The first step in doing this is removing the cover of the valve. You need to unscrew the metal knob found on the first stage and then take off the dust cover.

Place the second stage regulator on your BCD’s right side while the gauge is on the left.

Connect the intake valve of the BCD to the scuba octopus’s inflator hose.

Once you finish with the above steps, you need to test if both the regulators are working. Open the air tank by turning the cylinder valve. Work the user controls — breath through both of the regulators to check if they are working correctly. Then, depress the purge buttons. 

You also need to ensure that you attached the intake valve correctly. Press the deflate and inflate button found in your BCD to see if it works.

The above steps are elementary, but it is understandable if you find it challenging on your first try. If you need help, you can ask from the instructors or your fellow scuba divers. Even if just to double-check if you did it right because this part is very crucial to your safety.

Scuba regulator parts

Now, let us backtrack a bit to study the different parts of your scuba regulator.

Full Scuba Octopus

1) First Stage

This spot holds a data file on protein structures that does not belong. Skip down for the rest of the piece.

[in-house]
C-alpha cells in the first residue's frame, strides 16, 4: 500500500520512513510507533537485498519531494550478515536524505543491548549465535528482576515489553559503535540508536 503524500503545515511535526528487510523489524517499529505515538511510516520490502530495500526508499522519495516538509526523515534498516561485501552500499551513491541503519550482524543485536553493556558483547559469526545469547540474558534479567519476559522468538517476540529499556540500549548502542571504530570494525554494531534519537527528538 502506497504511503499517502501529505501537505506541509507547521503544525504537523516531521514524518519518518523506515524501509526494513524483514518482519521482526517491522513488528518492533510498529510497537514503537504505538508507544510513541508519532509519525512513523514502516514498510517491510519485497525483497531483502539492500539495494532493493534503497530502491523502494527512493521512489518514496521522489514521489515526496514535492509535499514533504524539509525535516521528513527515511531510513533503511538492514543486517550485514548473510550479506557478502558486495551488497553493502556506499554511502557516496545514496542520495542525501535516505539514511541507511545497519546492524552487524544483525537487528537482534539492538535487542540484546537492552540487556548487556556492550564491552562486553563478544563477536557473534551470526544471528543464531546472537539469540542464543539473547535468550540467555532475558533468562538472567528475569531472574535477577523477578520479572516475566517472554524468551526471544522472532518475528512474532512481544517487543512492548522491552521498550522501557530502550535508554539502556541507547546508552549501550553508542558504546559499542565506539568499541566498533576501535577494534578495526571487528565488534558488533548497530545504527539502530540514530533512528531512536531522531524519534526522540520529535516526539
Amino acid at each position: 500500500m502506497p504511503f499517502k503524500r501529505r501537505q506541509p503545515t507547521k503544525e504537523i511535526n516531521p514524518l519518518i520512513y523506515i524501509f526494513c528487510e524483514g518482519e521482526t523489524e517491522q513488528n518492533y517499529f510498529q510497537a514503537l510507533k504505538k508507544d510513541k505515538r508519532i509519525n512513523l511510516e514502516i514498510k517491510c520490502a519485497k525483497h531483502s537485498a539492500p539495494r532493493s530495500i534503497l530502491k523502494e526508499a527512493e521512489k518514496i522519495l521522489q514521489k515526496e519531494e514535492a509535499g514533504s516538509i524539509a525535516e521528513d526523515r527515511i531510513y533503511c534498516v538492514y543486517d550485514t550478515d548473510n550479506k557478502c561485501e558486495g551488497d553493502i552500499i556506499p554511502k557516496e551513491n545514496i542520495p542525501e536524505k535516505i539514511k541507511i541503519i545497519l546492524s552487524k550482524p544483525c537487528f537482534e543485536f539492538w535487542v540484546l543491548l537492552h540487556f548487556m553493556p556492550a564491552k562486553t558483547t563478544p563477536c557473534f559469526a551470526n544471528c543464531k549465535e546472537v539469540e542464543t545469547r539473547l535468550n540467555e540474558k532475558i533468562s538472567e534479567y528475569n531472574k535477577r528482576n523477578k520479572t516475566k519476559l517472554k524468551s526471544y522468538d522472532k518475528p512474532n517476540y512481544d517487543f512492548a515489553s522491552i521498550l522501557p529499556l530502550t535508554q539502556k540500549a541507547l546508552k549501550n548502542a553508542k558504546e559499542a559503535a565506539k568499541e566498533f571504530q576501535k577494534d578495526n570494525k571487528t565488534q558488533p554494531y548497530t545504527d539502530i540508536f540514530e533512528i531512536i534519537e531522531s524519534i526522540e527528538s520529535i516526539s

The first stage body, as stated earlier, houses the mechanism that lowers the air pressure.

It is a cylindrical metal where the air enters. It adjusts the air pressure enough before it gets released to the second stage.

Most divers identify this as the end of the octopus. The four parts are connected: the two regulators, the pressure hose, and the dive gauge.

The first stage has several parts:


Also called a DIN, it is used to connect the scuba tank to the first stage’s body. It often comes with a yoke screw, which is used to secure the regulator to the tank.

Dust cap

The dust cap is what keeps the water from getting into the body of the first stage regulator.

It is a small rubber cap found at the opening of the regulator’s first stage. You will also need the yoke screw to secure its position.

Ports and Port Plugs

You will find many ports and port plugs on the first stage body. These are where you will connect the different hoses that you will need. If not in need, you will use the port plugs to keep them sealed.

You will realize that there are more ports than necessary. It is to allow you to choose the position you want the hoses to be for your convenience.

2) Primary second stage

The second stage is the regulator’s part that goes into your mouth; it comprises the purge valve and the mouthpiece. You will attach this to the first stage using the LP hose.

Its primary function is to reduce intermediate-pressure air from the hose to an ambient pressure that is safe for the diver to breathe in.

Purge button

It is located at the face of the second stage regulator. When you press the purge button, the air is forced into the chamber of the second stage.

Ease of breathing adjustment